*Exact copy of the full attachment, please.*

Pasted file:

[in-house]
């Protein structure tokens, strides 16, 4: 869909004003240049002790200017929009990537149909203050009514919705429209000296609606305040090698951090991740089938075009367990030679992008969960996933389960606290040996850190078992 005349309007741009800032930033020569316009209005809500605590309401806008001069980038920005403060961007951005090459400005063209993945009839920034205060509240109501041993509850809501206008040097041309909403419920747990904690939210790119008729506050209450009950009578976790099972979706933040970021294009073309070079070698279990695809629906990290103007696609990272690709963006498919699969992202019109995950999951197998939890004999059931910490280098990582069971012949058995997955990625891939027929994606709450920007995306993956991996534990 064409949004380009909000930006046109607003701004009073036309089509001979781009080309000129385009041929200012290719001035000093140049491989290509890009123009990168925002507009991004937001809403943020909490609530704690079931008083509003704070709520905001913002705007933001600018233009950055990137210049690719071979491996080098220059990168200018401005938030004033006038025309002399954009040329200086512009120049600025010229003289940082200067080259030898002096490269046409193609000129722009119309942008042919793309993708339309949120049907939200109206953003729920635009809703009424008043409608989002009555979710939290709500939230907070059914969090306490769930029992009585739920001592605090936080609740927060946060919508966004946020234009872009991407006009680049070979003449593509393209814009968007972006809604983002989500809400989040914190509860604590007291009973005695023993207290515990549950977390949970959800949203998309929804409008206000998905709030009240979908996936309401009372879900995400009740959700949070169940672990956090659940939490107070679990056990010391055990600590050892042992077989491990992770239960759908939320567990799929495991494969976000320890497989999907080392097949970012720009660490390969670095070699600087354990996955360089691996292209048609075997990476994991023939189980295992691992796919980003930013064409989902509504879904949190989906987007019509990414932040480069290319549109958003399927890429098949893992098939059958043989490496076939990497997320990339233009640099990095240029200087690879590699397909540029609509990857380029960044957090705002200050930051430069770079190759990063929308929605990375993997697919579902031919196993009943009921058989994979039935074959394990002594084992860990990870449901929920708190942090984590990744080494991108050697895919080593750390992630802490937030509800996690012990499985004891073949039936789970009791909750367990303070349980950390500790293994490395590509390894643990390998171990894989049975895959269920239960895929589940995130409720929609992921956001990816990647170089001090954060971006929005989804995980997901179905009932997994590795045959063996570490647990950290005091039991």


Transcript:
[in-house]
């Protein structure tokens, strides 16, 4: 869909004003240049002790200017929009990537149909203050009514919705429209000296609606305040090698951090991740089938075009367990030679992008969960996933389960606290040996850190078992 005349309007741009800032930033020569316009209005809500605590309401806008001069980038920005403060961007951005090459400005063209993945009839920034205060509240109501041993509850809501206008040097041309909403419920747990904690939210790119008729506050209450009950009578976790099972979706933040970021294009073309070079070698279990695809629906990290103007696609990272690709963006498919699969992202019109995950999951197998939890004999059931910490280098990582069971012949058995997955990625891939027929994606709450920007995306993956991996534990 064409949004380009909000930006046109607003701004009073036309089509001979781009080309000129385009041929200012290719001035000093140049491989290509890009123009990168925002507009991004937001809403943020909490609530704690079931008083509003704070709520905001913002705007933001600018233009950055990137210049690719071979491996080098220059990168200018401005938030004033006038025309002399954009040329200086512009120049600025010229003289940082200067080259030898002096490269046409193609000129722009119309942008042919793309993708339309949120049907939200109206953003729920635009809703009424008043409608989002009555979710939290709500939230907070059914969090306490769930029992009585739920001592605090936080609740927060946060919508966004946020234009872009991407006009680049070979003449593509393209814009968007972006809604983002989500809400989040914190509860604590007291009973005695023993207290515990549950977390949970959800949203998309929804409008206000998905709030009240979908996936309401009372879900995400009740959700949070169940672990956090659940939490107070679990056990010391055990600590050892042992077989491990992770239960759908939320567990799929495991494969976000320890497989999907080392097949970012720009660490390969670095070699600087354990996955360089691996292209048609075997990476994991023939189980295992691992796919980003930013064409989902509504879904949190989906987007019509990414932040480069290319549109958003399927890429098949893992098939059958043989490496076939990497997320990339233009640099990095240029200087690879590699397909540029609509990857380029960044957090705002200050930051430069770079190759990063929308929605990375993997697919579902031919196993009943009921058989994979039935074959394990002594084992860990990870449901929920708190942090984590990744080494991108050697895919080593750390992630802490937030509800996690012990499985004891073949039936789970009791909750367990303070349980950390500790293994490395590509390894643990390998171990894989049975895959269920239960895929589940995130409720929609992921956001990816990647170089001090954060971006929005989804995980997901179905009932997994590795045959063996570490647990950290005091039991």